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Ethnohistoric Sources on Foodways, Feasts, and Festivals in Mesoamerica

  • John E. Staller
Chapter

Abstract

In the last 30 years, archaeologists worldwide have expanded their interests to include the significance of foodways to our understanding of prehistory. Many of the theories and ideas scholars currently have regarding the economic and cultural significance of food to the development of Mesoamerican civilization were directly influenced by ethnohistorians and sixteenth century documents, indigenous ­pictorial codices, and interpretations of hieroglyphic writing (Las Casas 1971 [1527–1565]; Gerbi 1985 [1975]; Boone 2000).

In this study, sixteenth century documents, pictorial codices, as well as iconographic and hieroglyphic texts are evaluated in order to consider how earlier Indo-European perceptions of the New World influenced our current understanding of the roles and importance of food to human sociocultural development. The goal of this analysis is to demonstrate that such colonial documents (both Native and European) are particularly useful for the purposes of studying foodways in general, and the roles and uses of certain plants and dishes in particular. Numerous figures in this study are derived from pre-Linnaean herbals from the sixteenth century. These botanical sources were of course not selected for their scientific value regarding taxonomy or classification, but rather, for what they can tell us about inherent European biases and perceptions regarding New World plant species and their subsequent roles in these cultures and their cuisines. The names given various food crops and statements made about them can potentially reveal a great deal about how they were perceived in the sixteenth century. Much regarding the roles of ancient foodways was transformed during the Age of Enlightenment. However, many earlier beliefs and preconceptions continued in various ways to influence our understanding of how New World food crops subsequently changed cuisines throughout the world. Emphasis is therefore given to inherent biases, both cultural and religious, and how such differences in perception may have influenced subsequent research on the roles of food crops and economic plants to our understanding of ancient political economy and the rise of Mesoamerican civilization. The earliest primary and secondary accounts regarding the role of food to rituals, festivals, and ancient economy are given priority (see e.g., Schwartz 2000; Anderson et al. 1976; Barber and Berdan 1998).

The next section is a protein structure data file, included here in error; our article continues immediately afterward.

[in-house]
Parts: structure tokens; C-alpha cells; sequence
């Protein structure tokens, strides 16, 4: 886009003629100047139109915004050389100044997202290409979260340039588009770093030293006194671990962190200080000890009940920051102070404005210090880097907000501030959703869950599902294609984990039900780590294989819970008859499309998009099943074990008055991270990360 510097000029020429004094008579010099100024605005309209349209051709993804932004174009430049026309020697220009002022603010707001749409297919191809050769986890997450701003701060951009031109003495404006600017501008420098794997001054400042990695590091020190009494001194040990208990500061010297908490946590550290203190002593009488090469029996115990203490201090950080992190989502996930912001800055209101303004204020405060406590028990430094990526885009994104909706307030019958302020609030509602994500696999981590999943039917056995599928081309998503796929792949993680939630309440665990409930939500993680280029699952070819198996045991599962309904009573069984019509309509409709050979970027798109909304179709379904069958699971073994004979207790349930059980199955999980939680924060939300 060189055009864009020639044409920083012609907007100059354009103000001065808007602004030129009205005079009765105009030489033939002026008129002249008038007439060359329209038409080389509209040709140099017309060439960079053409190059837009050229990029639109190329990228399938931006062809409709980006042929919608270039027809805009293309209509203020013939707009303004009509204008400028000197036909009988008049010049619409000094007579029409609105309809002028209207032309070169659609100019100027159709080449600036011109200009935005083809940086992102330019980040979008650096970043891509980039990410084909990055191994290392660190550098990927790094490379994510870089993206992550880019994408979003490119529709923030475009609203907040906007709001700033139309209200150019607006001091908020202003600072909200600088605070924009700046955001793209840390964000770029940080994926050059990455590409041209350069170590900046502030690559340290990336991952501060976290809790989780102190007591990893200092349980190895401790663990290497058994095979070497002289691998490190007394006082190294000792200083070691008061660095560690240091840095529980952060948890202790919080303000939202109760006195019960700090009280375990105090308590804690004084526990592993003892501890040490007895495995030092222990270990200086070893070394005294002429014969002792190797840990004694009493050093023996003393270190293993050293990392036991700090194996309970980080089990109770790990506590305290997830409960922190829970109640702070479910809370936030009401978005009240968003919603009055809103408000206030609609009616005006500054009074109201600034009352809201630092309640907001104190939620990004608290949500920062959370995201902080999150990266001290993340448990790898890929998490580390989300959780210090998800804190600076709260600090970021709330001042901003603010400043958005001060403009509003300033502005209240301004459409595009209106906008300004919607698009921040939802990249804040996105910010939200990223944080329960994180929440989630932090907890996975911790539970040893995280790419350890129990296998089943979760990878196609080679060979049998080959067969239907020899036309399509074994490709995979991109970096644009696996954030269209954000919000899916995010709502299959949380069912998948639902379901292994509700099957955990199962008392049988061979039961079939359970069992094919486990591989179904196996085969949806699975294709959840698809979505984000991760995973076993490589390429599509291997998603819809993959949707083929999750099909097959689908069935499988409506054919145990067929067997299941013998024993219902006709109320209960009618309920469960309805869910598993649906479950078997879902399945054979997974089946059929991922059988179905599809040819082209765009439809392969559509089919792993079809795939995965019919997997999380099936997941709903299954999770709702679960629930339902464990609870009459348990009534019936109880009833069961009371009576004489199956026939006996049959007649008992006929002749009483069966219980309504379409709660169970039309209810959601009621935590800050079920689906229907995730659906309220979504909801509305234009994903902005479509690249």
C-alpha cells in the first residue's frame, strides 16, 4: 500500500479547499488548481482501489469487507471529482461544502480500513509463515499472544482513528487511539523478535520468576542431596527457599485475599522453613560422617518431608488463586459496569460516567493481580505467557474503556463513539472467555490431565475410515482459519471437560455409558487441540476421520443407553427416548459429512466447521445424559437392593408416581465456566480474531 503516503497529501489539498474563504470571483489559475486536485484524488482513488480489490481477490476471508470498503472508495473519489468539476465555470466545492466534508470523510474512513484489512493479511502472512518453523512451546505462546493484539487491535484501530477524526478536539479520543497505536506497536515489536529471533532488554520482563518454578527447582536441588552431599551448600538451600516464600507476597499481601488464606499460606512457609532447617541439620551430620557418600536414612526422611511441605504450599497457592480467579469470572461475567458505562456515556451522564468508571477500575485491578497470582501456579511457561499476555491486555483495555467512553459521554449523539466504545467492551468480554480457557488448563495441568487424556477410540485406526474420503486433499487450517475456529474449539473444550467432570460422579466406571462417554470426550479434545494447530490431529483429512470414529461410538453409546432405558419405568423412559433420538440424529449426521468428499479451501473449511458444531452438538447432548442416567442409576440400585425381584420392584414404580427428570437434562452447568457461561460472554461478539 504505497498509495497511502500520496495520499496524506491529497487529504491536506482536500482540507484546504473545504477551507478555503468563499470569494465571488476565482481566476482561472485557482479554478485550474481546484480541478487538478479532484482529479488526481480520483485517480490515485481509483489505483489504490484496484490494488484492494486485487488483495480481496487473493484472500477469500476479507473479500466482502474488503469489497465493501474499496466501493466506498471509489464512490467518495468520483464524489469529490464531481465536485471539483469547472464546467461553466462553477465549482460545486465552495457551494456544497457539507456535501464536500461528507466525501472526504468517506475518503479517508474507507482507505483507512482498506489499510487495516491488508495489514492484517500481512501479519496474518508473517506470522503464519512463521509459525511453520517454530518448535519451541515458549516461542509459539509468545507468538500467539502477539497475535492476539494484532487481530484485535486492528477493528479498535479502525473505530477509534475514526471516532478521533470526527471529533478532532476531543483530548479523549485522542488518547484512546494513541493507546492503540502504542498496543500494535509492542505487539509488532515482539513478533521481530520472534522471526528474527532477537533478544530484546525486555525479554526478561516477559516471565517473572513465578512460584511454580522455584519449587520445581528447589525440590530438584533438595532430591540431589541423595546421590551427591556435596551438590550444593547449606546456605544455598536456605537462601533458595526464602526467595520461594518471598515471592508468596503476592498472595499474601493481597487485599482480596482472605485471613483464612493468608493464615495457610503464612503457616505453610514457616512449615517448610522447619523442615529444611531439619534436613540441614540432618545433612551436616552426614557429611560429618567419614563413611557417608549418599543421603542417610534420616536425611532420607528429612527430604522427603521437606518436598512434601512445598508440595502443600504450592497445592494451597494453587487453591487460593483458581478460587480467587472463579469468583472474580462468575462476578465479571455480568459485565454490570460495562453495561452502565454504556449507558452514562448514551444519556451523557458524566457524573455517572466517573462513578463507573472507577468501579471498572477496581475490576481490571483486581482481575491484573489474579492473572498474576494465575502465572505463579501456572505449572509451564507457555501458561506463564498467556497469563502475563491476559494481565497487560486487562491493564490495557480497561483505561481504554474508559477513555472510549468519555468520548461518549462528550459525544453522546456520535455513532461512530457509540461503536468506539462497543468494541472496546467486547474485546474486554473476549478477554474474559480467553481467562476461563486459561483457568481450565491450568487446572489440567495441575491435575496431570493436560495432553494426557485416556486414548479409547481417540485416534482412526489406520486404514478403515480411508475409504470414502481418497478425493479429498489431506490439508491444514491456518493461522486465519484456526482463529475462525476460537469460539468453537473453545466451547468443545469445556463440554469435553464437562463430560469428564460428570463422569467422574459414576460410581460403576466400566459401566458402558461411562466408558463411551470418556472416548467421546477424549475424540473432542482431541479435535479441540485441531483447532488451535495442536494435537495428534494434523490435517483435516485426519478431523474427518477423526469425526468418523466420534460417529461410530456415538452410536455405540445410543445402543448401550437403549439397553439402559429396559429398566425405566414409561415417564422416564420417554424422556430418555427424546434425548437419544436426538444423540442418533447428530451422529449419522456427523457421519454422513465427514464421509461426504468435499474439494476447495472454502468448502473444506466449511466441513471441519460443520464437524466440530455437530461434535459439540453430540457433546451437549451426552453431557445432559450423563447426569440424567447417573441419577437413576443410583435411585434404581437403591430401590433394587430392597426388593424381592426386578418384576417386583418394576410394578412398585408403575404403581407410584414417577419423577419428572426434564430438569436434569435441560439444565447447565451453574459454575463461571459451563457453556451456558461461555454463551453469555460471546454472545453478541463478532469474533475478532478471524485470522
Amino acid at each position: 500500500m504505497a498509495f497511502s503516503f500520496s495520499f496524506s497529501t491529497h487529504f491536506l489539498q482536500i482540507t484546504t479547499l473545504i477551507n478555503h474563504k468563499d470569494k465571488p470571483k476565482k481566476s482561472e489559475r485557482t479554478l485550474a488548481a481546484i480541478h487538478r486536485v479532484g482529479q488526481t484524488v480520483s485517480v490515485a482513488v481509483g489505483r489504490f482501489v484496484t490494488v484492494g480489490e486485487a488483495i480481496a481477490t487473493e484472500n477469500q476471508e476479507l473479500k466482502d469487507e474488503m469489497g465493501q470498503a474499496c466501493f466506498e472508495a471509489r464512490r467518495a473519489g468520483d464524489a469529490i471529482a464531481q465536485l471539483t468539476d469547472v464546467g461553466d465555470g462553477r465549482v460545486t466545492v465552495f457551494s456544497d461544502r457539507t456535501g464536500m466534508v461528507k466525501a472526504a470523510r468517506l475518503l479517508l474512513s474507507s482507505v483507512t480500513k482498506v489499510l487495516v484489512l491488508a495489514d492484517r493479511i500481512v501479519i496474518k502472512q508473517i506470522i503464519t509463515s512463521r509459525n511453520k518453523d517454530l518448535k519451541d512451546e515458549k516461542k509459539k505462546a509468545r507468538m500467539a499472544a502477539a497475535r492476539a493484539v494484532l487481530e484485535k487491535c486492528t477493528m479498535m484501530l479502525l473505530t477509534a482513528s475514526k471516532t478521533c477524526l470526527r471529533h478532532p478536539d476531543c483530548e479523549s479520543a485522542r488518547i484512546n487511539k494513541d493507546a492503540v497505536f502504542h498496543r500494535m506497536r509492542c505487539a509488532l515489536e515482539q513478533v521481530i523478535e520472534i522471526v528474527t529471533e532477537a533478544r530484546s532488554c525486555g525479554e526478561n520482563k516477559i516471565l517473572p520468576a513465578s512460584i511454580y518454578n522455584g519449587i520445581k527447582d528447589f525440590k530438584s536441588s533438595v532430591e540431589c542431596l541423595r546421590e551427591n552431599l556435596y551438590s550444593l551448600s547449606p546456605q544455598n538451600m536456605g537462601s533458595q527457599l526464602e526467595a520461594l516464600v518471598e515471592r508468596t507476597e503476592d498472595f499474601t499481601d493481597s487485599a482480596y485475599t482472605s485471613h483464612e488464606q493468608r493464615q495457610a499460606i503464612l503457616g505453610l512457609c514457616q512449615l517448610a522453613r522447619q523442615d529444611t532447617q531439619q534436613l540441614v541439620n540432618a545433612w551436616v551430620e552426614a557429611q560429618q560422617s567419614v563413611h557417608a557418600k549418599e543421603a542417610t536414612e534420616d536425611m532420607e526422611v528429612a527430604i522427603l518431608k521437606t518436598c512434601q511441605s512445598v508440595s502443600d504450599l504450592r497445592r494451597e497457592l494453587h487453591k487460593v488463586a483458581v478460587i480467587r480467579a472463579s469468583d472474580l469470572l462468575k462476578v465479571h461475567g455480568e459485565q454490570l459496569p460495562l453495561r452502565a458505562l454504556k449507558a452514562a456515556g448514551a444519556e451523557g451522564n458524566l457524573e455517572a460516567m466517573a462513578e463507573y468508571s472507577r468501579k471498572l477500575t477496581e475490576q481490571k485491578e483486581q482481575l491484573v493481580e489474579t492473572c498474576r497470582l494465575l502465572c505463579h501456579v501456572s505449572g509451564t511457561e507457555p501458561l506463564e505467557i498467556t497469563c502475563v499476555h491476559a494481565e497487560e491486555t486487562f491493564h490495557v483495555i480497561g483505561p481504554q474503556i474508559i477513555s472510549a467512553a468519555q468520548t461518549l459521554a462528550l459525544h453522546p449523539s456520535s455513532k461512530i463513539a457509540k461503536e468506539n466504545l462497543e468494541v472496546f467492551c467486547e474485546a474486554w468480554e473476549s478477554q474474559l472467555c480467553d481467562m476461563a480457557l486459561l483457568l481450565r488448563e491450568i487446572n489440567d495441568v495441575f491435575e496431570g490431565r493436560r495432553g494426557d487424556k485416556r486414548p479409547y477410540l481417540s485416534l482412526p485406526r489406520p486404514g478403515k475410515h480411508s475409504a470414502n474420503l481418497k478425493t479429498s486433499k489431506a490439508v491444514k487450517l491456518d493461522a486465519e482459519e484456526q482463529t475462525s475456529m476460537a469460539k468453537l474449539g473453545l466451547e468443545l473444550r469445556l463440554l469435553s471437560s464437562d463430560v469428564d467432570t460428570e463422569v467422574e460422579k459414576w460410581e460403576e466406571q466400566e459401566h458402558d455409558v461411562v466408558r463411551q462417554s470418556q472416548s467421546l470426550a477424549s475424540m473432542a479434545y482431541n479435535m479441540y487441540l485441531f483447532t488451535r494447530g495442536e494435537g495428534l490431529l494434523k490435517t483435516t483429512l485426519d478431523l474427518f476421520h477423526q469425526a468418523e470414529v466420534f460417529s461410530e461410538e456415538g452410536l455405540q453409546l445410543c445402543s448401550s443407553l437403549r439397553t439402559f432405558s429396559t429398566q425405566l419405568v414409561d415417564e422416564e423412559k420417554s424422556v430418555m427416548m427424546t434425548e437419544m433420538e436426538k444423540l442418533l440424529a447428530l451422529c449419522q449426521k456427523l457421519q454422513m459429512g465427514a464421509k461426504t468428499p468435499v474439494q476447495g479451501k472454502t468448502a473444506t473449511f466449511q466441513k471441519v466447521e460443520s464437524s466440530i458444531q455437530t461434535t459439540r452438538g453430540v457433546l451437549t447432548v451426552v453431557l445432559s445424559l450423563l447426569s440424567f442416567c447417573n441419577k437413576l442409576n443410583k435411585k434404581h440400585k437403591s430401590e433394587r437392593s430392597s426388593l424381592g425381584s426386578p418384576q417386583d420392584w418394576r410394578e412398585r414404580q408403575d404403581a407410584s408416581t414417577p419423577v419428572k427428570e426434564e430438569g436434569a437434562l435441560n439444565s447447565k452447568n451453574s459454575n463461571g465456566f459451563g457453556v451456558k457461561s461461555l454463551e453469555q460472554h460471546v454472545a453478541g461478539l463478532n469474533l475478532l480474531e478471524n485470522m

Keywords

Sixteenth Century Chili Pepper Maize Kernel Bottle Gourd Pumpkin Seed 
These keywords were added by machine and not by the authors. This process is experimental and the keywords may be updated as the learning algorithm improves.

Notes

Acknowledgments

I wish to express my sincere gratitude to Michael D. Carrasco (Florida State University), Brian Stross (University of Texas), and Jeffrey R. Parsons (University of Michigan) for their comments, and the insights they brought to this study. Special thanks to Christine Giannoni (Field Museum Library), for providing access to the pre-Linnaean and colonial herbals in the rare books collection. All interpretations and statements of fact are my own, and any errors of fact or misinterpretation of the data should not in any way reflect on these scholars.

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Copyright information

© Springer Science+Business Media, LLC 2010

Authors and Affiliations

  • John E. Staller
    • 1
  1. 1.Field Museum of Natural HistoryChicagoUSA

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